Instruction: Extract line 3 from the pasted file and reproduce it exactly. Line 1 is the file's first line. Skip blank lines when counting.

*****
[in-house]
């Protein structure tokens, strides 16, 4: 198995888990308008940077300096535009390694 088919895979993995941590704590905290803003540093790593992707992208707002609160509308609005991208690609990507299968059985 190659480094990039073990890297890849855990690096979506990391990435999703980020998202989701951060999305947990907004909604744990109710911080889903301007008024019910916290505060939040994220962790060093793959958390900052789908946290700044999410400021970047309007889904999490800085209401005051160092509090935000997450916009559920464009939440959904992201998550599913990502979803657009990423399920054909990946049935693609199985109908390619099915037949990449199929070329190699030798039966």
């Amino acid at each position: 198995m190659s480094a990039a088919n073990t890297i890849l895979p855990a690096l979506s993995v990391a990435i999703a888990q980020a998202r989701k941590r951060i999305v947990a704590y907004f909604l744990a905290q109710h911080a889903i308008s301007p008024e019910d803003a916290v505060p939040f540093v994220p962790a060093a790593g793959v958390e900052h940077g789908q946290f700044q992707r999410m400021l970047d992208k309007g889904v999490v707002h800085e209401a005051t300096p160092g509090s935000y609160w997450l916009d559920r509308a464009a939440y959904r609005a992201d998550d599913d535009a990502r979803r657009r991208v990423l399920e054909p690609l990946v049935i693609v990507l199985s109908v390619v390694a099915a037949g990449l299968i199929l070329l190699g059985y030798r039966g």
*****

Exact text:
């Amino acid at each position: 198995m190659s480094a990039a088919n073990t890297i890849l895979p855990a690096l979506s993995v990391a990435i999703a888990q980020a998202r989701k941590r951060i999305v947990a704590y907004f909604l744990a905290q109710h911080a889903i308008s301007p008024e019910d803003a916290v505060p939040f540093v994220p962790a060093a790593g793959v958390e900052h940077g789908q946290f700044q992707r999410m400021l970047d992208k309007g889904v999490v707002h800085e209401a005051t300096p160092g509090s935000y609160w997450l916009d559920r509308a464009a939440y959904r609005a992201d998550d599913d535009a990502r979803r657009r991208v990423l399920e054909p690609l990946v049935i693609v990507l199985s109908v390619v390694a099915a037949g990449l299968i199929l070329l190699g059985y030798r039966g």